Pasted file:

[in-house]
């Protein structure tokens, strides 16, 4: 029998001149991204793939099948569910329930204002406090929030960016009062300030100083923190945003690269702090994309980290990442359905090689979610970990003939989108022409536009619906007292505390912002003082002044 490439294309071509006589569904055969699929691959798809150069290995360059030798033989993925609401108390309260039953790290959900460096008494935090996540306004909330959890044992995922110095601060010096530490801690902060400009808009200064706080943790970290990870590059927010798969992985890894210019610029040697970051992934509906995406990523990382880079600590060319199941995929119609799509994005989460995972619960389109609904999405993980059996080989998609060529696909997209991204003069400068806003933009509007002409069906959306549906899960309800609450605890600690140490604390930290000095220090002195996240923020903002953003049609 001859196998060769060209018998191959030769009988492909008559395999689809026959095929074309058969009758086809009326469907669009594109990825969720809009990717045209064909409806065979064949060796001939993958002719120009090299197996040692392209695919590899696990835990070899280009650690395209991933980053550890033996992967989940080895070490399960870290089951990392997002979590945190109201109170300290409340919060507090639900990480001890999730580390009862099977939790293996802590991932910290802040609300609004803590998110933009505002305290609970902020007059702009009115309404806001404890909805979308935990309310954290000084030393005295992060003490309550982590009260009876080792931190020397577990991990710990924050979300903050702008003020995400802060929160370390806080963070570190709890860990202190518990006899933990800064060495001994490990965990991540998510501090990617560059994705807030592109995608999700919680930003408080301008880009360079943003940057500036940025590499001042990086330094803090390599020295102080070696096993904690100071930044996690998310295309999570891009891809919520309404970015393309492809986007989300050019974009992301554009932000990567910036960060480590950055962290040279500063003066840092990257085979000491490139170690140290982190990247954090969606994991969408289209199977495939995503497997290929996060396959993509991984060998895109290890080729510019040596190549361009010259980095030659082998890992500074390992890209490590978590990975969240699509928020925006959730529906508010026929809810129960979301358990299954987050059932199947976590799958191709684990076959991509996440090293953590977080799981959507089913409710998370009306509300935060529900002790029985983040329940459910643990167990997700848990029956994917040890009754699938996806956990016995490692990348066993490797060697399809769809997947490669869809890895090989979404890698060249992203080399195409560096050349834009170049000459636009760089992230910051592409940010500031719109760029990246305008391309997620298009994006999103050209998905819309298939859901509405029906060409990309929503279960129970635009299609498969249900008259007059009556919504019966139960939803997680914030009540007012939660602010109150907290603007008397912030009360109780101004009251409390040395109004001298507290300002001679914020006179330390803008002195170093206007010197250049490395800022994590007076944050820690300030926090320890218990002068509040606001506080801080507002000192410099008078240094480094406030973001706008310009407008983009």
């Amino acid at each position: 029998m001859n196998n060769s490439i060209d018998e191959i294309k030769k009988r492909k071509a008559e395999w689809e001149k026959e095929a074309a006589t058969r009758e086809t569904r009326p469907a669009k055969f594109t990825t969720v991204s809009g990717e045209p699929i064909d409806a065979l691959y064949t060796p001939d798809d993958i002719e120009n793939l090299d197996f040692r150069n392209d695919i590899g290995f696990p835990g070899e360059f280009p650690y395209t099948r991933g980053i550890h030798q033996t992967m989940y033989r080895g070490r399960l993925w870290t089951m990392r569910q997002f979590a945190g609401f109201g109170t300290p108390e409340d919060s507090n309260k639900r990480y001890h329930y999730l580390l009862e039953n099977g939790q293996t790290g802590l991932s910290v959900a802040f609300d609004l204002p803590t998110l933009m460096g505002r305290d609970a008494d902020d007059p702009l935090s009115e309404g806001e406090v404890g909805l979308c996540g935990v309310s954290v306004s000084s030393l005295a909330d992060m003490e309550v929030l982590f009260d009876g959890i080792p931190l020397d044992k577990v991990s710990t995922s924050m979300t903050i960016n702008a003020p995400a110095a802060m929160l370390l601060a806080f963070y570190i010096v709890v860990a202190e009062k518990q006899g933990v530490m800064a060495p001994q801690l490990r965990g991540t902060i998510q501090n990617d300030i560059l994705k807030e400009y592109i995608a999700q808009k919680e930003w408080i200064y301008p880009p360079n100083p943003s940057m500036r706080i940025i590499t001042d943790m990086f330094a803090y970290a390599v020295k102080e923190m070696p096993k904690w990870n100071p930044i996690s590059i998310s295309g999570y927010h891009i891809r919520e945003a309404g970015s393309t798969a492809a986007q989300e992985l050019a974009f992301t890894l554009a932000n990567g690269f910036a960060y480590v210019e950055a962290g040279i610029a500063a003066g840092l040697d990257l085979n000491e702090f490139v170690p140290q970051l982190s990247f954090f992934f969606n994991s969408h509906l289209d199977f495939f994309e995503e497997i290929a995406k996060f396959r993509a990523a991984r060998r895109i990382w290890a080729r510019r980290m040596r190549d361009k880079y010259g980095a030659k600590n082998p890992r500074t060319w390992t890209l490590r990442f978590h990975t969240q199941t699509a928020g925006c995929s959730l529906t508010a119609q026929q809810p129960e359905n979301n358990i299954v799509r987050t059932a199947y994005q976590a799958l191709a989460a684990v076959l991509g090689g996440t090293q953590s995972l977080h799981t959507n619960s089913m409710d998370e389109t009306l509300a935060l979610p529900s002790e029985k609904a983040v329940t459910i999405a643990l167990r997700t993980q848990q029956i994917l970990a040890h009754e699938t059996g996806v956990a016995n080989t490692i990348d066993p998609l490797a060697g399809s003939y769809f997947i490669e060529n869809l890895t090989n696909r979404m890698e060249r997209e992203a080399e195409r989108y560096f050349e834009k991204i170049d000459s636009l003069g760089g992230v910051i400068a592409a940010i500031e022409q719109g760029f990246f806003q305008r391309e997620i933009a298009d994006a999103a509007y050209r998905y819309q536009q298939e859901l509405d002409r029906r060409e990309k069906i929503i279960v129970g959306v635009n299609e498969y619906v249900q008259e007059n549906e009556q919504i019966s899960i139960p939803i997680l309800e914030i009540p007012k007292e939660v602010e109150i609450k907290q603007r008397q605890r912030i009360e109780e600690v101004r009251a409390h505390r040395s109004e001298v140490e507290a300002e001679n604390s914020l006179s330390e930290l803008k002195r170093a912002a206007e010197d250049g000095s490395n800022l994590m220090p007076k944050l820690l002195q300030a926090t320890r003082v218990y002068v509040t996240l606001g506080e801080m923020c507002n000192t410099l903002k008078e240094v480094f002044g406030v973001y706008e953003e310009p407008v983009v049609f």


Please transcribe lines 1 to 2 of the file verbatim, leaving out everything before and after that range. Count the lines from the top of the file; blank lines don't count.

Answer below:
[in-house]
């Protein structure tokens, strides 16, 4: 029998001149991204793939099948569910329930204002406090929030960016009062300030100083923190945003690269702090994309980290990442359905090689979610970990003939989108022409536009619906007292505390912002003082002044 490439294309071509006589569904055969699929691959798809150069290995360059030798033989993925609401108390309260039953790290959900460096008494935090996540306004909330959890044992995922110095601060010096530490801690902060400009808009200064706080943790970290990870590059927010798969992985890894210019610029040697970051992934509906995406990523990382880079600590060319199941995929119609799509994005989460995972619960389109609904999405993980059996080989998609060529696909997209991204003069400068806003933009509007002409069906959306549906899960309800609450605890600690140490604390930290000095220090002195996240923020903002953003049609 001859196998060769060209018998191959030769009988492909008559395999689809026959095929074309058969009758086809009326469907669009594109990825969720809009990717045209064909409806065979064949060796001939993958002719120009090299197996040692392209695919590899696990835990070899280009650690395209991933980053550890033996992967989940080895070490399960870290089951990392997002979590945190109201109170300290409340919060507090639900990480001890999730580390009862099977939790293996802590991932910290802040609300609004803590998110933009505002305290609970902020007059702009009115309404806001404890909805979308935990309310954290000084030393005295992060003490309550982590009260009876080792931190020397577990991990710990924050979300903050702008003020995400802060929160370390806080963070570190709890860990202190518990006899933990800064060495001994490990965990991540998510501090990617560059994705807030592109995608999700919680930003408080301008880009360079943003940057500036940025590499001042990086330094803090390599020295102080070696096993904690100071930044996690998310295309999570891009891809919520309404970015393309492809986007989300050019974009992301554009932000990567910036960060480590950055962290040279500063003066840092990257085979000491490139170690140290982190990247954090969606994991969408289209199977495939995503497997290929996060396959993509991984060998895109290890080729510019040596190549361009010259980095030659082998890992500074390992890209490590978590990975969240699509928020925006959730529906508010026929809810129960979301358990299954987050059932199947976590799958191709684990076959991509996440090293953590977080799981959507089913409710998370009306509300935060529900002790029985983040329940459910643990167990997700848990029956994917040890009754699938996806956990016995490692990348066993490797060697399809769809997947490669869809890895090989979404890698060249992203080399195409560096050349834009170049000459636009760089992230910051592409940010500031719109760029990246305008391309997620298009994006999103050209998905819309298939859901509405029906060409990309929503279960129970635009299609498969249900008259007059009556919504019966139960939803997680914030009540007012939660602010109150907290603007008397912030009360109780101004009251409390040395109004001298507290300002001679914020006179330390803008002195170093206007010197250049490395800022994590007076944050820690300030926090320890218990002068509040606001506080801080507002000192410099008078240094480094406030973001706008310009407008983009």